“THE PERFECTIONISM”-Is it really a boon or a bane?
Awareness Self Help

“THE PERFECTIONISM”-Is it really a boon or a bane?


The word “perfectionism” is no doubt a superlative and I was overwhelmed when everyone called me a “perfectionist” during my childhood days – my teachers, my friends, my parents and my near and dear ones !!!!

Minute things used to agitate me a lot like an uncapped pen lying on the table, deviations from the routine life like missing out an exercise for a day, having one unhealthy food, trying excessively to groom the hair perfectly, etc. Trivial matters like seeing someone not arranging back the newspaper after reading, not organizing shoes in a rack or books in a bookshelf, and many other things used to perturb me. Instead of becoming my strength and positive trait, perfectionism nearly exhausted me and it became debilitating in the long run……!!!!

I am pretty sure that among our readers too there are many people who would have experienced the same. In reality, as I grew up, I realized that perfectionism is a double-edged sword. On one hand, it inspires you to work at a high standard and on the other hand, it can be harmful, devitalizing and toxic, thus affecting both physical as well as mental health. So let us know in detail about “Perfectionism” – its types, signs, ill-effects and the steps to overcome it.

What is perfectionism?

Perfectionism is setting excessively high benchmarks and being inordinately self-deprecating or unassertive.

What are the types of perfectionism?

There are three different types of perfectionism:

  • Self-oriented perfectionism: It is the propensity to set excessively high and unrealistic demands and expectations on one’s self. These people try hard to be perfect and hold harsh self-evaluations or rely on some external achievements to feel content, deserving and trustworthy.
  • Socially-prescribed perfectionism: These people believe that the outside world or other people are expecting them to be perfect and are judging them harshly.
  • Other-oriented perfectionism: These people urge or force unrealistic and high standards on those around them and pressurize them to fix their imperfections.
signs of perfectionism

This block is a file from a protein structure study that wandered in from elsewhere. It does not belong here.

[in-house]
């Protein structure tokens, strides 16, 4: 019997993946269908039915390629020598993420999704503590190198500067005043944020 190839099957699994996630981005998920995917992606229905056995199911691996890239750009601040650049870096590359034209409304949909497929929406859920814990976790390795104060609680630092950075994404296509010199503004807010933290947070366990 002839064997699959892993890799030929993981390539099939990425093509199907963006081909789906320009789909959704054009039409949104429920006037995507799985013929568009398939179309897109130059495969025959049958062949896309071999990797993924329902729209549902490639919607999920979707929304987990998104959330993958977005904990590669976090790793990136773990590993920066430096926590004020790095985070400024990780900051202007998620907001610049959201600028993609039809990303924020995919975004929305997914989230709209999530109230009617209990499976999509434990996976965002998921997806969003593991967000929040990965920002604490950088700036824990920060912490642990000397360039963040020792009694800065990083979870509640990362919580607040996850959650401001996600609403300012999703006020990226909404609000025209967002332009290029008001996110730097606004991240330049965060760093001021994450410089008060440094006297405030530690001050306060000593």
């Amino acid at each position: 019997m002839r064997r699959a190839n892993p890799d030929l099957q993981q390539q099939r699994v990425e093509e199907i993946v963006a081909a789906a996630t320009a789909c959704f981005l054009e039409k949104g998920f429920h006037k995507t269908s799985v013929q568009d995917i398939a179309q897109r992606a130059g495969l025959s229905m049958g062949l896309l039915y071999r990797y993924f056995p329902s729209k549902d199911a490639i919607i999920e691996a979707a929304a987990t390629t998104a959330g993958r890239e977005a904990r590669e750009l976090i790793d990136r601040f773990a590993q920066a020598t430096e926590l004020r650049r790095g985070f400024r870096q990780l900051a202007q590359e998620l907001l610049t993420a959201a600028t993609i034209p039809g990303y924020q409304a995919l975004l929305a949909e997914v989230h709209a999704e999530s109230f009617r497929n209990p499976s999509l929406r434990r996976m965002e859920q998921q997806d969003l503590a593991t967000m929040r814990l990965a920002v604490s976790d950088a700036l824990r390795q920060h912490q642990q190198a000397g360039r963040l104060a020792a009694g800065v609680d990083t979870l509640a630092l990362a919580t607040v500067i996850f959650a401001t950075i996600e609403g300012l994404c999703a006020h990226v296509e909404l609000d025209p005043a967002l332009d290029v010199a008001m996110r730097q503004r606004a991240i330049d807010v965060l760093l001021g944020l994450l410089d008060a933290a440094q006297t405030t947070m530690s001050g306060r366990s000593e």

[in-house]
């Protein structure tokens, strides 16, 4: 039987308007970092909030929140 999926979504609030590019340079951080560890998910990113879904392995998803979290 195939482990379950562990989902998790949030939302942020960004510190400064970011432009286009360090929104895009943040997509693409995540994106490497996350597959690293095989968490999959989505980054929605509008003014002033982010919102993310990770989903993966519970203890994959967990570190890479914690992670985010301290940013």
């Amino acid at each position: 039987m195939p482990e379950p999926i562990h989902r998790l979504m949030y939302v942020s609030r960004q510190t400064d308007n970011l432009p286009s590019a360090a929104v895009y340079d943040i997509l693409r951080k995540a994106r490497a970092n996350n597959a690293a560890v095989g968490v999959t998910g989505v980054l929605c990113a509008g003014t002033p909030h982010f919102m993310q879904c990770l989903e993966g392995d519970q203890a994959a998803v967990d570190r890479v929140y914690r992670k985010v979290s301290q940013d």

What are the signs of perfectionism?

  • Highly self-critical
  • Denying the need to prioritize tasks.
  • Having a specific way of doing things.
  • Urge to manage everything all at once.
  • Neglecting one’s own needs to please others.
  • Spotting mistakes when others don’t see any.
  • Procrastinate things to do at the right moment.
  • Staying in one’s comfort zone to avoid failures.
  • Don’t tolerate the mistakes of oneself or others
  • Setting extremely high and unrealistic standards.
  • Experience the inability to enjoy leisure activities.
  • Obsessive thinking about past failures and future goals.
  • Preoccupied over making rules, checklists, plans, protocols and lists.

Related: Psychology of Failure life

What are the ill effects of perfectionism?

  1. Obsessive thinking leads to procrastination and poor time management.
  2. Perfectionists become burned out and distressed over the long run due to overactivity and overworking.
  3. Mental health consequences like generalized anxiety, depression, lower life satisfaction, and low self-worth.
  4. Chronic stress, lack of sleep and self-care in order to complete something perfectly leads to physical issues.
  5. Inability to maintain healthy, high-quality relationships. The near and dear ones become frustrated by the perfectionist’s workaholic tendencies, critical comments and constant requests for reassurance.

Related: 15 proven Tips for Better Sleep Hygiene

How do you overcome perfectionism?

  • Challenge your negative thoughts.
  • Focus on your character rather than on your accomplishments
  • Stop contemplating on the past mistakes and thinking too much about the future. Stay in the present moment and enjoy every small happiness.
  • Don’t try to please anyone: Believe in yourself. Trying to please all leads to frustration, stress and misery.
  • Enjoy the process, not just the outcome: “When you enjoy the process, your goal becomes a milestone, not a finish line”- Gymaholic.
  • Stay connected with people: your friends and family. Try to spend quality time and try to engage in meaningful activities with the people around you.
  • Break the monotony: Accept the challenges as and when they come. Try out new things and break the monotony. Move out of the comfort zone. Try to do something extravagant.
  • Always set realistic, smarter and attainable goals: If an unattainable goal is set, it is easily demotivating. Break the goals into smaller ones so that you don’t feel defeated.
  • Love exactly the way you are: Don’t try too hard to perfect the things. Love your imperfect self. Imperfection is a form of freedom. Try to embrace the imperfections or flaws at times.

Related: Psychology Behind Goal-Setting

Our society considers imperfections and failures as weaknesses and therefore, perfectionism is used as a shield to avoid the failures. Perfectionism is not a healthy pursuit for achieving excellence. The best approach is to work towards excellence rather than towards perfectionism. We should enjoy the process rather than just the outcome. Let us learn to stop diverting our energies into our obsessive need for perfectionism. This will automatically increase our efficiency and productivity.

“The goal is progress not perfection”

Kathy Freston

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